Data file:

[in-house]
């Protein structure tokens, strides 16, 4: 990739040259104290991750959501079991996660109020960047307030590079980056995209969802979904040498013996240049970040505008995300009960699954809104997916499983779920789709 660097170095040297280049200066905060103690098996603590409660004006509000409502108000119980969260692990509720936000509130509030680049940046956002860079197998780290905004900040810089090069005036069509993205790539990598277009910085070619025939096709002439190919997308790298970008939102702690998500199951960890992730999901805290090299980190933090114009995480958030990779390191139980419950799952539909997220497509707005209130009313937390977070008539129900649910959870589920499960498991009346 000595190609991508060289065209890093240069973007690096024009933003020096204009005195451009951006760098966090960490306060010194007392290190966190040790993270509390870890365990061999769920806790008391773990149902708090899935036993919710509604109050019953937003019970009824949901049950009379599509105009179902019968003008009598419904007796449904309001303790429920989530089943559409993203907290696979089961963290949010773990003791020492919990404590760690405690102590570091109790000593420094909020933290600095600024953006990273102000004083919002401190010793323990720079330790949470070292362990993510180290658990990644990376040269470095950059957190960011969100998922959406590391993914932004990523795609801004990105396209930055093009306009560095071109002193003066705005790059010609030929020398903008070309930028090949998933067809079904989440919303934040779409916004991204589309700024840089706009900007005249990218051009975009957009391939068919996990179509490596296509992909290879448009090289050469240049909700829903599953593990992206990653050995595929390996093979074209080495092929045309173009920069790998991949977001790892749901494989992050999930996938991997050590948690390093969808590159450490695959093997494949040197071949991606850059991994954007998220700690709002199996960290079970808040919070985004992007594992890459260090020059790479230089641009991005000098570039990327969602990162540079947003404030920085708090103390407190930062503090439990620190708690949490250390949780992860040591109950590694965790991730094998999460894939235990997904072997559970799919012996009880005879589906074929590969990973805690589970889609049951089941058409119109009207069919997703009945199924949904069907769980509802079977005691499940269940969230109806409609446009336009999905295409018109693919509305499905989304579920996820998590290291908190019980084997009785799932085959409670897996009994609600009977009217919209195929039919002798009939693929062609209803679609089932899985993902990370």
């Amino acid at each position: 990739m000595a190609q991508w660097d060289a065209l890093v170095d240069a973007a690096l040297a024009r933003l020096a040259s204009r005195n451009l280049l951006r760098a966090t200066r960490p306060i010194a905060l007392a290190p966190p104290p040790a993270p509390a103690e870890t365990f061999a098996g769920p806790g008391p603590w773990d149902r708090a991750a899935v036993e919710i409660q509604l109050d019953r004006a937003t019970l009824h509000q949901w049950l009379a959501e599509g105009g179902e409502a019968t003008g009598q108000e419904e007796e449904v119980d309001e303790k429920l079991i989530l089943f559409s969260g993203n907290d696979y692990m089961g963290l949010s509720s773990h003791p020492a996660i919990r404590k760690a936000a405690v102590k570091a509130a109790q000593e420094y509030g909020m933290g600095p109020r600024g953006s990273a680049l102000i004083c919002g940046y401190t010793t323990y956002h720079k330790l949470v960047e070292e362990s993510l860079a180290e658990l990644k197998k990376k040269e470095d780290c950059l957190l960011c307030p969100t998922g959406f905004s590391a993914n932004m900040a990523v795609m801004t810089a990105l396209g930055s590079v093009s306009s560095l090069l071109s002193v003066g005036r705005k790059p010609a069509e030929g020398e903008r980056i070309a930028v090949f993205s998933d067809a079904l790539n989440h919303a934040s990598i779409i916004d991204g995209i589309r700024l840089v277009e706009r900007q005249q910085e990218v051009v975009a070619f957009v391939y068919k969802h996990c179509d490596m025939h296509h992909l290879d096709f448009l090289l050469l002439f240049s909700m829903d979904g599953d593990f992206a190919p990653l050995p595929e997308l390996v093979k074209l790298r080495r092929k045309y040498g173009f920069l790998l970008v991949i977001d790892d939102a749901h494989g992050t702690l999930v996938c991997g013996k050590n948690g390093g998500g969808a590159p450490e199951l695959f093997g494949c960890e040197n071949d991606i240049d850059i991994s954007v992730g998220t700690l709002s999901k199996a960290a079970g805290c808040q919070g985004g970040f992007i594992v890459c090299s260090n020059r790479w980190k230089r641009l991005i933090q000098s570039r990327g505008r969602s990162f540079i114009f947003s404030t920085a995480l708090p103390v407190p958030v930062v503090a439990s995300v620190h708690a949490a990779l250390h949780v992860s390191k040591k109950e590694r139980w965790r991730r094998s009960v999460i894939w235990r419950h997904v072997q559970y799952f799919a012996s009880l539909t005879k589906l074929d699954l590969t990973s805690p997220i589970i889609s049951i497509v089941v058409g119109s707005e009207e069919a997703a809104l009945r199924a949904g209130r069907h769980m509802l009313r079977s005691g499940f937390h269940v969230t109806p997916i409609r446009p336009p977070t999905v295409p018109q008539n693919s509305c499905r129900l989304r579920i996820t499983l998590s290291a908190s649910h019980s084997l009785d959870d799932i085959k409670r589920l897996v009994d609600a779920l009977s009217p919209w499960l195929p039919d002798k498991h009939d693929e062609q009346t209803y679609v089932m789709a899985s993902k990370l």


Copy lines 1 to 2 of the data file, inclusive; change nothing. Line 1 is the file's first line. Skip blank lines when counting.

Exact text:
[in-house]
């Protein structure tokens, strides 16, 4: 990739040259104290991750959501079991996660109020960047307030590079980056995209969802979904040498013996240049970040505008995300009960699954809104997916499983779920789709 660097170095040297280049200066905060103690098996603590409660004006509000409502108000119980969260692990509720936000509130509030680049940046956002860079197998780290905004900040810089090069005036069509993205790539990598277009910085070619025939096709002439190919997308790298970008939102702690998500199951960890992730999901805290090299980190933090114009995480958030990779390191139980419950799952539909997220497509707005209130009313937390977070008539129900649910959870589920499960498991009346 000595190609991508060289065209890093240069973007690096024009933003020096204009005195451009951006760098966090960490306060010194007392290190966190040790993270509390870890365990061999769920806790008391773990149902708090899935036993919710509604109050019953937003019970009824949901049950009379599509105009179902019968003008009598419904007796449904309001303790429920989530089943559409993203907290696979089961963290949010773990003791020492919990404590760690405690102590570091109790000593420094909020933290600095600024953006990273102000004083919002401190010793323990720079330790949470070292362990993510180290658990990644990376040269470095950059957190960011969100998922959406590391993914932004990523795609801004990105396209930055093009306009560095071109002193003066705005790059010609030929020398903008070309930028090949998933067809079904989440919303934040779409916004991204589309700024840089706009900007005249990218051009975009957009391939068919996990179509490596296509992909290879448009090289050469240049909700829903599953593990992206990653050995595929390996093979074209080495092929045309173009920069790998991949977001790892749901494989992050999930996938991997050590948690390093969808590159450490695959093997494949040197071949991606850059991994954007998220700690709002199996960290079970808040919070985004992007594992890459260090020059790479230089641009991005000098570039990327969602990162540079947003404030920085708090103390407190930062503090439990620190708690949490250390949780992860040591109950590694965790991730094998999460894939235990997904072997559970799919012996009880005879589906074929590969990973805690589970889609049951089941058409119109009207069919997703009945199924949904069907769980509802079977005691499940269940969230109806409609446009336009999905295409018109693919509305499905989304579920996820998590290291908190019980084997009785799932085959409670897996009994609600009977009217919209195929039919002798009939693929062609209803679609089932899985993902990370």